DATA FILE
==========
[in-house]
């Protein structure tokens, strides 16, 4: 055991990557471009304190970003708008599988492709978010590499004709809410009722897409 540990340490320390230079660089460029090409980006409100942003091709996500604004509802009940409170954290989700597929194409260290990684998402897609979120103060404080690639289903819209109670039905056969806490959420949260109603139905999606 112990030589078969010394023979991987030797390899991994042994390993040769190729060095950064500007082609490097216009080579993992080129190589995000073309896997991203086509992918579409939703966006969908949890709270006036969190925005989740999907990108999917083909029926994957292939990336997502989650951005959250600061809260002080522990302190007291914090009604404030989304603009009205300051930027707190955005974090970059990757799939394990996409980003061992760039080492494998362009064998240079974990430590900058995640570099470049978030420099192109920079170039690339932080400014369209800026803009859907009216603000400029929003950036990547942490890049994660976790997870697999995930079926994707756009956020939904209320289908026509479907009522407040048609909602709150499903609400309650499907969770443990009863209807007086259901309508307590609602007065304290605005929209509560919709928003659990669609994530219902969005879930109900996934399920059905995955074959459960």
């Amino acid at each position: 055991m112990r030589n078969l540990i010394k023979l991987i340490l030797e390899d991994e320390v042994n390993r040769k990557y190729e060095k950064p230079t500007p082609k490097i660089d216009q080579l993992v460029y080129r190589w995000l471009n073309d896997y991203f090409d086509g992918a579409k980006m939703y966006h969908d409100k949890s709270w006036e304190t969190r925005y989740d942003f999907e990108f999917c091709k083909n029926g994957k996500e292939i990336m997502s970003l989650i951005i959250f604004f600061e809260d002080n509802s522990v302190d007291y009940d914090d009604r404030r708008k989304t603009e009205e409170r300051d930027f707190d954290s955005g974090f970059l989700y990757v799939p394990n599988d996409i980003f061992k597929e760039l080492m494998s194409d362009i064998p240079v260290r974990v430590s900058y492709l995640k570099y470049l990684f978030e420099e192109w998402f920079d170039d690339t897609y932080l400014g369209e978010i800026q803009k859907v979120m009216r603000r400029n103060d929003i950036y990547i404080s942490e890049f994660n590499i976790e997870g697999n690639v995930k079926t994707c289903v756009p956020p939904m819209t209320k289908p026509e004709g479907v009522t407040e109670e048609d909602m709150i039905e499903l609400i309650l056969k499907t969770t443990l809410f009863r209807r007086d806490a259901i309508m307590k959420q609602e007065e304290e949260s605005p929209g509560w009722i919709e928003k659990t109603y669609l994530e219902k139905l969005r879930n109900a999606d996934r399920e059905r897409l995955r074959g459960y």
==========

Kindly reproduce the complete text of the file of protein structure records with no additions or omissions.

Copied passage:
[in-house]
């Protein structure tokens, strides 16, 4: 055991990557471009304190970003708008599988492709978010590499004709809410009722897409 540990340490320390230079660089460029090409980006409100942003091709996500604004509802009940409170954290989700597929194409260290990684998402897609979120103060404080690639289903819209109670039905056969806490959420949260109603139905999606 112990030589078969010394023979991987030797390899991994042994390993040769190729060095950064500007082609490097216009080579993992080129190589995000073309896997991203086509992918579409939703966006969908949890709270006036969190925005989740999907990108999917083909029926994957292939990336997502989650951005959250600061809260002080522990302190007291914090009604404030989304603009009205300051930027707190955005974090970059990757799939394990996409980003061992760039080492494998362009064998240079974990430590900058995640570099470049978030420099192109920079170039690339932080400014369209800026803009859907009216603000400029929003950036990547942490890049994660976790997870697999995930079926994707756009956020939904209320289908026509479907009522407040048609909602709150499903609400309650499907969770443990009863209807007086259901309508307590609602007065304290605005929209509560919709928003659990669609994530219902969005879930109900996934399920059905995955074959459960």
């Amino acid at each position: 055991m112990r030589n078969l540990i010394k023979l991987i340490l030797e390899d991994e320390v042994n390993r040769k990557y190729e060095k950064p230079t500007p082609k490097i660089d216009q080579l993992v460029y080129r190589w995000l471009n073309d896997y991203f090409d086509g992918a579409k980006m939703y966006h969908d409100k949890s709270w006036e304190t969190r925005y989740d942003f999907e990108f999917c091709k083909n029926g994957k996500e292939i990336m997502s970003l989650i951005i959250f604004f600061e809260d002080n509802s522990v302190d007291y009940d914090d009604r404030r708008k989304t603009e009205e409170r300051d930027f707190d954290s955005g974090f970059l989700y990757v799939p394990n599988d996409i980003f061992k597929e760039l080492m494998s194409d362009i064998p240079v260290r974990v430590s900058y492709l995640k570099y470049l990684f978030e420099e192109w998402f920079d170039d690339t897609y932080l400014g369209e978010i800026q803009k859907v979120m009216r603000r400029n103060d929003i950036y990547i404080s942490e890049f994660n590499i976790e997870g697999n690639v995930k079926t994707c289903v756009p956020p939904m819209t209320k289908p026509e004709g479907v009522t407040e109670e048609d909602m709150i039905e499903l609400i309650l056969k499907t969770t443990l809410f009863r209807r007086d806490a259901i309508m307590k959420q609602e007065e304290e949260s605005p929209g509560w009722i919709e928003k659990t109603y669609l994530e219902k139905l969005r879930n109900a999606d996934r399920e059905r897409l995955r074959g459960y």